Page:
CNC Routers

Last Update: 29 October 2019

A CNC router is a specific type of CNC machine which is a category of machines that receive and execute incoming commands from a computer.  Just like any 3-axis CNC router, the LongMill is able to move its cutting head (whether that’s a router or spindle) in three independent directions which gives it the ability to cut out 3-dimensional objects.

3-axis movement is possible through many different means, but for the LongMill we’ve opted to use the widely available ‘L’ extruded aluminum profile paired with v-shaped wheels and driven by ACME lead screws. This setup works well because you get reliable linear movement due to the manufacturing accuracy of extruded aluminum, paired with the power of a screw-driven system. Industrial CNC milling machines take all these concepts a step further by introducing more directions of movement, more powerful and repeatable drive systems, and sometimes much larger build volumes as well.

 

CNC routers are quite capable when it comes to manufacturing a variety of objects. Most can handle cutting into materials like: wood, plastic, foam, machining wax, and similar soft material variants. A handful can also handle cutting soft metals like aluminum, brass, and copper and even harder materials like stone, tiling, and tougher metals like high-carbon steels; although these start to overlap with the more industrial CNC Milling Machines.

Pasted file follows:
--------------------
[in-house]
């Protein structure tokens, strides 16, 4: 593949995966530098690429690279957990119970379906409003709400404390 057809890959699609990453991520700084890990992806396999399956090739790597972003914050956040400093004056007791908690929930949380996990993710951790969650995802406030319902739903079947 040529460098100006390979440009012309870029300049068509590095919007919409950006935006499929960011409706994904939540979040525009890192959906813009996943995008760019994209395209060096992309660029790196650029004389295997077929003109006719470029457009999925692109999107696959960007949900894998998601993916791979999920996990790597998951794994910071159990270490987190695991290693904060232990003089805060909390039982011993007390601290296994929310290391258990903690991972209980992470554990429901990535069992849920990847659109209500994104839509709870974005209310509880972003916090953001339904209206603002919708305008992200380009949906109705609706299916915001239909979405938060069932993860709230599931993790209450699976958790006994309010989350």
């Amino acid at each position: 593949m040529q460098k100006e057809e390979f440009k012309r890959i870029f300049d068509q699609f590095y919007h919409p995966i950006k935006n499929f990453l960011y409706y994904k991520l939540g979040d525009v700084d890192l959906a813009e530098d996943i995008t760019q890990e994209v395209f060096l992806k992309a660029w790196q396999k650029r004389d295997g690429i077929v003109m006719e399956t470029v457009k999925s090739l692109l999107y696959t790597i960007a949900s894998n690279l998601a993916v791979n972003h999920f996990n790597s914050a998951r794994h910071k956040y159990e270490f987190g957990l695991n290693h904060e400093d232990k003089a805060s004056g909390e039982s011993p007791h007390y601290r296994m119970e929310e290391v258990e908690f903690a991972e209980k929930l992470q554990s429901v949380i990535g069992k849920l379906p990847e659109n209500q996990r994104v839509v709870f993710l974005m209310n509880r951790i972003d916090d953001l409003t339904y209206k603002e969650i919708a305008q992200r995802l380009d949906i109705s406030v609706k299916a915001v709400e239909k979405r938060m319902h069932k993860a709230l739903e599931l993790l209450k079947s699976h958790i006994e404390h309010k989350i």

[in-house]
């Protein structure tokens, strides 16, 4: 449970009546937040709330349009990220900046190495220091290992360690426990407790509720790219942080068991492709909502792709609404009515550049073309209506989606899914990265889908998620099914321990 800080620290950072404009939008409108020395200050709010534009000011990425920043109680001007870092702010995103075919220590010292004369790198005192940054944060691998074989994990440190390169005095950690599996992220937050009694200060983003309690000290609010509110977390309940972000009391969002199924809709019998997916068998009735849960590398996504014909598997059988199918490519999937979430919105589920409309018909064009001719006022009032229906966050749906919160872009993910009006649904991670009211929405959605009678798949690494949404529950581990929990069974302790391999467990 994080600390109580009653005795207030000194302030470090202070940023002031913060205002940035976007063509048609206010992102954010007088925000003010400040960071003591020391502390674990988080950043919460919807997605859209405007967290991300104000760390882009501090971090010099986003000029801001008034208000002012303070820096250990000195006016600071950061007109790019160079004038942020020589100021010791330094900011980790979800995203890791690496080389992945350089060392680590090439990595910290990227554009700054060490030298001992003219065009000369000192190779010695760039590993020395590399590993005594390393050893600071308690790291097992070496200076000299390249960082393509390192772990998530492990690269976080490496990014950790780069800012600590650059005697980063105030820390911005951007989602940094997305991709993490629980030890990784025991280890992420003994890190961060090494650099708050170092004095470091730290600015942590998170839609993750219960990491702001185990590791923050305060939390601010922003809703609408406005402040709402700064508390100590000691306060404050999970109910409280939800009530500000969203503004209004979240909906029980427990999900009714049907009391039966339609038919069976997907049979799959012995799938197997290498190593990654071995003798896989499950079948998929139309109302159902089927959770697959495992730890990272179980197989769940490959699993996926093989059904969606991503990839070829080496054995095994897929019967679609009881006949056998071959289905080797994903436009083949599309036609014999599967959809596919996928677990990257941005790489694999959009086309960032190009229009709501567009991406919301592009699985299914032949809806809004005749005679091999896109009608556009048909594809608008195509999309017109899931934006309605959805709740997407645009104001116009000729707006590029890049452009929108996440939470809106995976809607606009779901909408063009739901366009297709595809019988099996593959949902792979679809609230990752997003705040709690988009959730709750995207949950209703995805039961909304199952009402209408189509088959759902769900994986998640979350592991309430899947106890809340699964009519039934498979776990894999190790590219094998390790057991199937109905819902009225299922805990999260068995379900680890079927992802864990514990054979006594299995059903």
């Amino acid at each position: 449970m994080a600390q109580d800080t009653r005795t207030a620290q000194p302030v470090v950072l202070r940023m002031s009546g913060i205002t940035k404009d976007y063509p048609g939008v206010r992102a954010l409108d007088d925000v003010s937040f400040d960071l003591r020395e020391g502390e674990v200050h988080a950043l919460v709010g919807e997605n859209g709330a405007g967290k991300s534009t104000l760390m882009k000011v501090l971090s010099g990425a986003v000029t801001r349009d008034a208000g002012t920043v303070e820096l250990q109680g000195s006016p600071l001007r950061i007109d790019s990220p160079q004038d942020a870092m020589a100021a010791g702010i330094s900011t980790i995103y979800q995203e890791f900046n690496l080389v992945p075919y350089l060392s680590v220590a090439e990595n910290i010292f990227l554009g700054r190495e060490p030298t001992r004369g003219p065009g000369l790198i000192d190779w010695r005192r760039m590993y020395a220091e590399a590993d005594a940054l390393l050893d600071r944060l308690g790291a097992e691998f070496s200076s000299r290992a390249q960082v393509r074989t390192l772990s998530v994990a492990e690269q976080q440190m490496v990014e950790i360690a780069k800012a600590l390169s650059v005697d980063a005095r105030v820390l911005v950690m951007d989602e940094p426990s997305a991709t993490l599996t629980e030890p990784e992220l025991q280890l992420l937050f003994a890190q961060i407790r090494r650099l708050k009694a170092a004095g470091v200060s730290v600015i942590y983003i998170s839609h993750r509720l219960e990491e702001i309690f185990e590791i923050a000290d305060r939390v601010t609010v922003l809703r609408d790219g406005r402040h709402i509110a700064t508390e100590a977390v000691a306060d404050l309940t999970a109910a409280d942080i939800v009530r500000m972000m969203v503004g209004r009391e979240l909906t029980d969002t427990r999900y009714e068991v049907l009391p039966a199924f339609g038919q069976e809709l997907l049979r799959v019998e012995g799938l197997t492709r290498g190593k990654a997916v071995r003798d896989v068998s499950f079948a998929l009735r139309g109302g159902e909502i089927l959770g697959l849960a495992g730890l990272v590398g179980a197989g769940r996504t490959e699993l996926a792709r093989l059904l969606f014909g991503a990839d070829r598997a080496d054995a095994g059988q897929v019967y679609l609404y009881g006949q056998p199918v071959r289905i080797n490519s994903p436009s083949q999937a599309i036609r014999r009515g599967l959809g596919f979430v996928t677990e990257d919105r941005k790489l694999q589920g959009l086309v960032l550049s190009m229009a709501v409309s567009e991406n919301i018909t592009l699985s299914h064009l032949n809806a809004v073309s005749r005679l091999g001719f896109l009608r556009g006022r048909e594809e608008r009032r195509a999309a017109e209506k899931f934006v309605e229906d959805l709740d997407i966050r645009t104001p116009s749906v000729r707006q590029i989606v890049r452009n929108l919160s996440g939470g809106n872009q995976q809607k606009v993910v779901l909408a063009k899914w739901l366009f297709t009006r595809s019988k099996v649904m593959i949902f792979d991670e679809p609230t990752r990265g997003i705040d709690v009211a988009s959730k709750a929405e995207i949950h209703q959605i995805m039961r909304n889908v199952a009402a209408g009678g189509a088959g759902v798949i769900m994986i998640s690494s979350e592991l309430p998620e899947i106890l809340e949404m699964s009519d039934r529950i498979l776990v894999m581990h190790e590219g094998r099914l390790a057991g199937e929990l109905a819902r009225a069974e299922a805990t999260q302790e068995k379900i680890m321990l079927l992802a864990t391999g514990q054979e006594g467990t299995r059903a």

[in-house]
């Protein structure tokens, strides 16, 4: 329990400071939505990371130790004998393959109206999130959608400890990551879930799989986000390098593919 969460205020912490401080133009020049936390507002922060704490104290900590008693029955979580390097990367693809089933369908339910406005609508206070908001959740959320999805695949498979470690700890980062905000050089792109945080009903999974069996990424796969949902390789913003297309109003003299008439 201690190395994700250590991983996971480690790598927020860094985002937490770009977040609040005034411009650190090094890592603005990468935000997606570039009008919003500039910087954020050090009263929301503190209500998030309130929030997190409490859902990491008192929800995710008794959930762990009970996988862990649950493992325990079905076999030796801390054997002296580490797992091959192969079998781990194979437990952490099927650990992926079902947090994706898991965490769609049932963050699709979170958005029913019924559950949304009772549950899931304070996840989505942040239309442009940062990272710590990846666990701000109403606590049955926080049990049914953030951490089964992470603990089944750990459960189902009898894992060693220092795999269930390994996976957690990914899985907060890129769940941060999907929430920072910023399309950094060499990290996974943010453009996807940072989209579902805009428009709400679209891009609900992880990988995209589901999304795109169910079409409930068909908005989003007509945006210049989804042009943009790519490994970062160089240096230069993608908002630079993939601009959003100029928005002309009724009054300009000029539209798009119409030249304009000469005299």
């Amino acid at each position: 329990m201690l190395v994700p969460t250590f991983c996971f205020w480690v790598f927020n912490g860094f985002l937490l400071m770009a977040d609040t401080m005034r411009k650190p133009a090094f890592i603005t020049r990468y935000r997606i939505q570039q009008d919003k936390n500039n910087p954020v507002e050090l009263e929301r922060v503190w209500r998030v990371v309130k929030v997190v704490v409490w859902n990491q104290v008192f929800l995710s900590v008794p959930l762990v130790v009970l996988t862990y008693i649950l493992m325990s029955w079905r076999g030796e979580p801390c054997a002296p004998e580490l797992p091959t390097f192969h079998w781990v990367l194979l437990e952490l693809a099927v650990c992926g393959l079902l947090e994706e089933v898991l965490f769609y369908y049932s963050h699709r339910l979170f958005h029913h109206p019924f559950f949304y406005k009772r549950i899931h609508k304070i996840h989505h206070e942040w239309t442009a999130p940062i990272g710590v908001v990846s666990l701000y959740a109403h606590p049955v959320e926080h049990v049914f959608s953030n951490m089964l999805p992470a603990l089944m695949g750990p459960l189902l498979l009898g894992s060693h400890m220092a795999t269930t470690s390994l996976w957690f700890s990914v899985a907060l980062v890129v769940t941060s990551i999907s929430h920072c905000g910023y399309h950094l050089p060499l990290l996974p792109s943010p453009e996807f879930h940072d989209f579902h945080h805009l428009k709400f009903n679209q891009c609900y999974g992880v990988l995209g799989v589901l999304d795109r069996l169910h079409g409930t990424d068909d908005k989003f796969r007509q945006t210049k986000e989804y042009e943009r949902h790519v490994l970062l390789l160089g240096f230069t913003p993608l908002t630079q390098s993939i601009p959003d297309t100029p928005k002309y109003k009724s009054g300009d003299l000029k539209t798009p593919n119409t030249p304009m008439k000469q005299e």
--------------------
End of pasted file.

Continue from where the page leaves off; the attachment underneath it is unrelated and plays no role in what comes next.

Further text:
Jobs can vary from being a simple surface engraving or v-carving to cutting line profiles, pocketing, carving reliefs, or even making multi-orientated jigs for cutting from many sides. Most of the time when making things like signs, shelving, toys, etc. the majority of these projects can be made with simple 2D cuts (shown with the first four blocks on the left) and can be designed with simple drawings or pictures.

Surface cut, v-carve, profile cut, pocket cut, inner round countour, outer round countour, whole sphere.

Certainly more complicated objects can be made on a CNC router though, and this is usually possible by diving into the world of ‘3D’ carving. Cuts like these are normally made by first finding or making a 3D file, then processing that for the machine to cut. This is a slightly more involved process than using a drawing or picture. These “relief” cuts, as well as a few other examples of classic CNC router projects can be seen below.

Surface cutting the Osmo logo for their booth
Cutting a profile and pocket combination to make custom coffee coasters
Greg running a basic v-bit engraving on a wood cookie
A much more complicated v-carve to create both the text and images
Detailed relief of frozen Han Solo cut out of pink foam
Another detailed relief of a ram by the lake, carved out of cedar

Now that you know what a CNC router is and what it’s capable of, you should be able to get an idea of how you might use your own LongMill to make parts or projects in your home or for your business. The next pages should act to further deepen your knowledge on the primary elements that drive the operation of your CNC router and will also show the process of how a project can be made on a machine like the LongMill.